Out of the Past (1947)

US WB Blu-ray edition

The old US DVD edition

Text below written 2017-03-15

A Masterpiece of Film Noir
with genre favourite Robert Mitchum and the iconic femme fatale Jane Greer
and easily on my, and surely on most other filmlover's, Film Noir Top Ten list. Directed by the visual master
Jaques Tourneur, the man behind atmospheric genre gems as Cat People and I Walked with a Zombie.

The Great Robert Mitchum plays the mysterious gas station owner Jeff Bailey, an outsider in the small town
of Bridgeport in the low Sierras, California. He's got a mute kid as assistant (played nicely by Dickie Moore)
and a girlfriend in the homely Ann (Virginia Huston) and on his free time he loves fishing (trout?) in the Sierra
mountains stream, and everything is copacetic until ...

His mysterious past catches up when a stranger with an unpleasant smirk on his face shows up making questions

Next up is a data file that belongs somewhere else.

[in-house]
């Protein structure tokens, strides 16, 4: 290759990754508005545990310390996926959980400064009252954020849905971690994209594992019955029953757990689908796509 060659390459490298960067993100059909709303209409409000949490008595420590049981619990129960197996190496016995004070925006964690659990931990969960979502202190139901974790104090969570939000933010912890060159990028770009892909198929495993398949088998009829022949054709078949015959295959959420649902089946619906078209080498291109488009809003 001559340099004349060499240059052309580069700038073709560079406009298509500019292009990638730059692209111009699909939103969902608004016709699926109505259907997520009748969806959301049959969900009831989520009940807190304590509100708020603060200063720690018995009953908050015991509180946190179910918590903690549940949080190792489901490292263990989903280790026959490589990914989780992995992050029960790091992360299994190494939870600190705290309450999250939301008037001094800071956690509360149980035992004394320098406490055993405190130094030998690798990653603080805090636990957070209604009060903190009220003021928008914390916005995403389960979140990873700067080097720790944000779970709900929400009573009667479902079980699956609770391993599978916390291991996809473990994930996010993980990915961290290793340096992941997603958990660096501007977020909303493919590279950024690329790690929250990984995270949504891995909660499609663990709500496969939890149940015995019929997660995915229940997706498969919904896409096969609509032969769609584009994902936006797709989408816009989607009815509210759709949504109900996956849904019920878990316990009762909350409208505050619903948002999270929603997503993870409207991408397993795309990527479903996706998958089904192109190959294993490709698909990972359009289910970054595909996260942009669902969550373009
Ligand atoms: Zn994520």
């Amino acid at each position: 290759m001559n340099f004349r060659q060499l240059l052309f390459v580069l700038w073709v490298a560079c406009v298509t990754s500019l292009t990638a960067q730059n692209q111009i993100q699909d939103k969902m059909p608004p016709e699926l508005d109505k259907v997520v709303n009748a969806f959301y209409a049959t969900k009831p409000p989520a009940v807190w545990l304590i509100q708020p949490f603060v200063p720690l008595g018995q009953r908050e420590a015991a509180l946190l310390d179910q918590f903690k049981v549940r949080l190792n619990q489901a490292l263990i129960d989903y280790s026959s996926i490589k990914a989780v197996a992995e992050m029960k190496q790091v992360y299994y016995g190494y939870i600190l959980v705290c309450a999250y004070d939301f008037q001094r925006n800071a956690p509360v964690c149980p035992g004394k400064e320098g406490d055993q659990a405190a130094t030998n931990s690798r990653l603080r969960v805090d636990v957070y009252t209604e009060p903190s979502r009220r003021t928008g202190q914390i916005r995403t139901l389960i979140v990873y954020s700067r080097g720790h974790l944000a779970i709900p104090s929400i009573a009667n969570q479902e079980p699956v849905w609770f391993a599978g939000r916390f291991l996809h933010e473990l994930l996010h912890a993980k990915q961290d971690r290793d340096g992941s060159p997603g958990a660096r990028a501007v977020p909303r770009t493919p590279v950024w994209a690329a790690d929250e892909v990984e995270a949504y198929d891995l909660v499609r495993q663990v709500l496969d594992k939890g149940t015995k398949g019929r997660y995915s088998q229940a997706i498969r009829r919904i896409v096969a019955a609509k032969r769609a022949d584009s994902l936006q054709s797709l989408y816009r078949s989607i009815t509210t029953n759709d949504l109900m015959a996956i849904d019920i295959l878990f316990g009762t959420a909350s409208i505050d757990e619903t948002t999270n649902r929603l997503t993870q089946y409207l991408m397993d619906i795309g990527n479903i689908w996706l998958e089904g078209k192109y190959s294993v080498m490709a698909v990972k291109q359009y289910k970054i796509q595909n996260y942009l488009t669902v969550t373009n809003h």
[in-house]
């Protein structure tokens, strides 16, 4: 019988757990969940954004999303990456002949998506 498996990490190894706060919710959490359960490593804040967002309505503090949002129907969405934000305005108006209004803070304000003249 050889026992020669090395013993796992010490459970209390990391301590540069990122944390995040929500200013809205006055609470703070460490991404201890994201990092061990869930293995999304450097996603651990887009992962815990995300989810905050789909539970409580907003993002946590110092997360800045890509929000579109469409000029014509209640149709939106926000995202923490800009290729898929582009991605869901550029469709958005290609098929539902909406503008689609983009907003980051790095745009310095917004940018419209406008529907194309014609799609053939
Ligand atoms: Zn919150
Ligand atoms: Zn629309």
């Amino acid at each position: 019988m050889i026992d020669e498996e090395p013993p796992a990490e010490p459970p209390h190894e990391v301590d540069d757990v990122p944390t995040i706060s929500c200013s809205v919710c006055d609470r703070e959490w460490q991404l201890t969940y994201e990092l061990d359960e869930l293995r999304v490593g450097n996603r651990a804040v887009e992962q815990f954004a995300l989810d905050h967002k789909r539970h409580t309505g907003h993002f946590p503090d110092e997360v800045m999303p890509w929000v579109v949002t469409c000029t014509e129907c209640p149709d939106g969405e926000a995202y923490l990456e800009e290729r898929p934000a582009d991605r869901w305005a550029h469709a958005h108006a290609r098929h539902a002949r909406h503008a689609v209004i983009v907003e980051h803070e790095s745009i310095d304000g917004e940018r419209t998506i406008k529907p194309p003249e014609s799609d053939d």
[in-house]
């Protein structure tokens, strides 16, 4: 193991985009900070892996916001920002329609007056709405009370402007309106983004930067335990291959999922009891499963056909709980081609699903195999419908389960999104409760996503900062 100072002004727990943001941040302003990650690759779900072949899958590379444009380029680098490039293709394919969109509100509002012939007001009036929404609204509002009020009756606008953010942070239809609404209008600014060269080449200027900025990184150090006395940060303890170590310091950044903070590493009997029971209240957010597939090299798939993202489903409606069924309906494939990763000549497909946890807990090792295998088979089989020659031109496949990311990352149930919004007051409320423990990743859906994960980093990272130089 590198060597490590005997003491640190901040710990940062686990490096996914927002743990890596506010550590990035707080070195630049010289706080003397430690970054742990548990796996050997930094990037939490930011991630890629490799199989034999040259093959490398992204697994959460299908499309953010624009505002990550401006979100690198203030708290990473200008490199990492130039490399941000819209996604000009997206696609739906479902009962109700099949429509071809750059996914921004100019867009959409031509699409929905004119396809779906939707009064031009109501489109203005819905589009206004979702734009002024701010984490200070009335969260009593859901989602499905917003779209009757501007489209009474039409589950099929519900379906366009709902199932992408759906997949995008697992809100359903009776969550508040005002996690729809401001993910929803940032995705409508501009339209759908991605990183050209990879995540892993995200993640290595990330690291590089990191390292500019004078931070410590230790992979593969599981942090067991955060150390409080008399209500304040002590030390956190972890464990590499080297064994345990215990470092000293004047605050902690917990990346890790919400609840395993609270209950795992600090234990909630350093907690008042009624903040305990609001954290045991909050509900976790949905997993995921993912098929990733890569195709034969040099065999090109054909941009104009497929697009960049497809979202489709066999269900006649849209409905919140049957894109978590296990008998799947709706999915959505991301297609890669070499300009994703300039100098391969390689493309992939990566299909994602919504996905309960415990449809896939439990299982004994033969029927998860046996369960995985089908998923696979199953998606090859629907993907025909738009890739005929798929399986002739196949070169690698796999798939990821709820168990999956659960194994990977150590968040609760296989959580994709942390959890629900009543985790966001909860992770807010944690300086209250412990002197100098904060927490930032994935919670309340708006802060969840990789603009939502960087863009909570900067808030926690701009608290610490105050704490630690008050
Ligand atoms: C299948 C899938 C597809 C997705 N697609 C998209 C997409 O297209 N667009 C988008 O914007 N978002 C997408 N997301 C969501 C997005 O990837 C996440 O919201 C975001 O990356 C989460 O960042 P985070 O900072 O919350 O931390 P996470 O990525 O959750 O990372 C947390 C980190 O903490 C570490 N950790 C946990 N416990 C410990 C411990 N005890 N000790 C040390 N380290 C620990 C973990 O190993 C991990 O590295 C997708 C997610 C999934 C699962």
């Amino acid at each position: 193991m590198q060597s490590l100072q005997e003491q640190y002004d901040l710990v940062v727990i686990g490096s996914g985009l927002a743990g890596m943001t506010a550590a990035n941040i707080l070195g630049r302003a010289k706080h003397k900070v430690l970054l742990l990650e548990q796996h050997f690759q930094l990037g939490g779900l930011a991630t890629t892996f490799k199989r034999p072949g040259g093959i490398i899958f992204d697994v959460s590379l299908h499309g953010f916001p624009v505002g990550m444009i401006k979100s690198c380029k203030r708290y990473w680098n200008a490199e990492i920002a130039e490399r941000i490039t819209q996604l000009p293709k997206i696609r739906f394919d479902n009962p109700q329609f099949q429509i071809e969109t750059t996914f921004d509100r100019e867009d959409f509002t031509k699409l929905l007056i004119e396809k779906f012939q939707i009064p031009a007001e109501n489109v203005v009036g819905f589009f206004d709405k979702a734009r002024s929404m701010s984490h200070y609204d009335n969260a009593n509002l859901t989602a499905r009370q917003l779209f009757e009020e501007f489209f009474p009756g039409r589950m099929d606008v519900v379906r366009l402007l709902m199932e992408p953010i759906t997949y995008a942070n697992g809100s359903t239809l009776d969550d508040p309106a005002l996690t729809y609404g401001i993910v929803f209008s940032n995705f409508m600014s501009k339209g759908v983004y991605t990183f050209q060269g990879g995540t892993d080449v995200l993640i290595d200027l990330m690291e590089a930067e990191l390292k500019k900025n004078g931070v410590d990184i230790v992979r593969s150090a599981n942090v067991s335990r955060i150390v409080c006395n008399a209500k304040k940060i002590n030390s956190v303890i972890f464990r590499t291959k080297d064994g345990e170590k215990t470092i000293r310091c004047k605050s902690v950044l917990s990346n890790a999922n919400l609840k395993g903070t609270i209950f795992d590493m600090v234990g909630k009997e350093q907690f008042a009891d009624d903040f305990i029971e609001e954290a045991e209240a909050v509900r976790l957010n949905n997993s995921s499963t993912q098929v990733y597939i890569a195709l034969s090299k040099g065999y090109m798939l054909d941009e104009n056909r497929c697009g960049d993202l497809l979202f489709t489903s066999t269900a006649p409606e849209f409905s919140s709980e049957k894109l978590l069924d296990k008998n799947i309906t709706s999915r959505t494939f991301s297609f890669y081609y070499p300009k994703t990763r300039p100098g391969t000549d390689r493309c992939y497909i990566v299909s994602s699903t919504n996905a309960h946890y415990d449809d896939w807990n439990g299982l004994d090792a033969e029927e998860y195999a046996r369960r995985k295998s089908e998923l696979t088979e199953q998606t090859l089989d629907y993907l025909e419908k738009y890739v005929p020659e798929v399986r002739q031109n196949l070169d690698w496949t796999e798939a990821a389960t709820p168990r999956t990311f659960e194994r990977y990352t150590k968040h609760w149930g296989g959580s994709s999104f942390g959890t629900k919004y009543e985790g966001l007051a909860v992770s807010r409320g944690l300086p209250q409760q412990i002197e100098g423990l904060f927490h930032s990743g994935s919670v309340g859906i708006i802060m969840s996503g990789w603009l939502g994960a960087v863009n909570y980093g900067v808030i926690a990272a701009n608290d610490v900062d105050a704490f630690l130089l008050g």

about him. The man is Joe (Paul Valentine), an enforcer and underling to mob don Whit Sterling (Kirk Douglas)
and he tells Jeff Markham, Markham is Jeff's real name, that the boss wants him up in Lake Tahoe, pronto.
Jeff tells Ann about his past ... and here comes the Flashback, the genre staple.

Jeff was once a private detective and was ordered to find Whit's lost girlfriend, Kathie Moffat (played in an un-
forgettable way by then 22 years old Jane Greer, the girlfriend of billionaire Howard Hughes), a sweet woman
that had stolen 40 000 USD from her beloved violence-proned boyfriend Whit, and this after trying to shoot him
to death. She fled to Mexico with her/his money and Jeff went hunting for her.
Did he find her? Yes, very much so, but as we all know, Mitchum is the biggest looser hero of the genre and the
gorgeous (and i mean GORGEOUS) but deadly dangerous Kathie easily lures him into her web, and the love
couples way to their doom is trodden. Greer's amazing performance made her an archetype of the Femme Fatale

Full screen 1.37:1 original ratio, black & white, english audio DTS-HD Master Audio with english subtitles SDH.
Extra a commentary audio track by Film Noir expert James Ursini